- China slowdown prompts yuan devaluation. China’s July imports and exports both dropped by over 8% compared to last year, further indicating a contraction in the economy. Auto sales were also down 7%. In response China shocked with an un-telegraphed 2% devaluation of the yuan on Tuesday, another 1.6% on Wednesday despite calling the first a one-off, and then a third depreciation on Thursday. This affected commodities and global markets, and caused concern. Vietnam and other Asian neighbors’ currencies quickly lowered in response and there are fears of impending currency wars. See AP and WSJ for details.
- Regionally-related. After signs of economic contraction, Chinese mobile phone maker Xiaomi started production in India for labor costs and to target India’s market. Meanwhile, with rising labor costs China’s factories turn to illegal labor smuggled from Southeast Asia.
- Politics, not economy. US-Thailand relations are taut as Thailand’s ruling military junta delays democratic elections. Myanmar President Thein ousted party leader Shwe Mann in lead up to elections over alleged ties to activist Aung San Suu Kyi.
- US draws a line in the sand. US continues to be vocal, with State Secretary Kerry directly stating the US will not accept restrictions on navigation in the South China Sea, at ASEAN meetings last week. Contrary to previous reports, China has not stopped its island building in the region. Meanwhile, the Philippines-China arbitration continues, and Japan and the Philippines increased ties with a US$2 billion loan to upgrade the Philippines’ rail system. Like the US and Japan, India has been evolving its naval presence and providing loans to Vietnam and other Southeast Asian countries.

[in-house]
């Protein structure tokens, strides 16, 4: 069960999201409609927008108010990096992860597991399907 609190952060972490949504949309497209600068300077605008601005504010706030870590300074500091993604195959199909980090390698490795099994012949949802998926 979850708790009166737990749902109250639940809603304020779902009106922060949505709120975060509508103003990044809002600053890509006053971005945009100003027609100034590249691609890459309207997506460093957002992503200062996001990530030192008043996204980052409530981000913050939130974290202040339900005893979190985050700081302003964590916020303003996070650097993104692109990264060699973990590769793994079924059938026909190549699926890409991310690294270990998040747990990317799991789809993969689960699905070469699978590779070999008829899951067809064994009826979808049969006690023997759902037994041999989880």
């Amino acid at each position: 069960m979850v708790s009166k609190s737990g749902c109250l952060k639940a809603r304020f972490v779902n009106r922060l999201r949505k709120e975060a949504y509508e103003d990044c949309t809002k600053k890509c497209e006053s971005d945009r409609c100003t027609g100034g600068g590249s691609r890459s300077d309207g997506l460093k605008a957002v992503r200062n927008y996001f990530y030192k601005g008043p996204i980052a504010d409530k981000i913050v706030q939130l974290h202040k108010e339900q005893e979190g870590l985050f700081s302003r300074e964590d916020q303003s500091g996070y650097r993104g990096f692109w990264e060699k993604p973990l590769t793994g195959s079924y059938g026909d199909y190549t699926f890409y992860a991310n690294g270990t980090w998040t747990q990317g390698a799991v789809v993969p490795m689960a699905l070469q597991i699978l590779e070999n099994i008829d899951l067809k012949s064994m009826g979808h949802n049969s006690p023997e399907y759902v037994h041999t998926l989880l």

- Lines crossed. It looks like an originally-Israeli fighter jet design may show up as part of a jets-for-oil deal between China and Iran. If finalized, China would trade 24 Chinese jets in exchange for 20 years control over Iran’s biggest oil field.
- Explosion in Tianjin. Major explosions in China’s Tianjin were large enough to register on earthquake sensors, and casualty is estimated in the hundreds. A situation also developed surrounding one Taiwanese journalist attempting to cover the event.
Matters of Perspective:
- China now owns less of America. For years pundits talked about how China can hurt the US through its large-scale ownership of US debt. This Bloomberg piece explains that China sold $180 billion in holdings over the past year to redirect to its internal economy…and nothing happened.
- An Eye for an eye makes the whole world blind. Everyone knows India and Pakistan’s dire enmity, but it’s suggested that India’s nuclear program was originally focused on China.
- The closed mind perspective. Opaque decision-making and heavy-handed enforcement (including refusal to acknowledge widespread public views) caused the KMT’s issues with student group opposition during the curriculum change protests.
For Something Completely Different:
- Hey, Turkey is part of Asia, too. Usually we are looking at East & Southeast Asia, but this week FP magazine carried a fascinating piece, on how the failed Treaty of Sevres led to the Middle East of today: in a strong, centralized Turkey, in Turkish attitudes toward interference, in the varying perspectives of Kurdish nationalism, and in a relatively weaker Syria and Iraq.
(Feature photo of Jiufen, by Gail Su)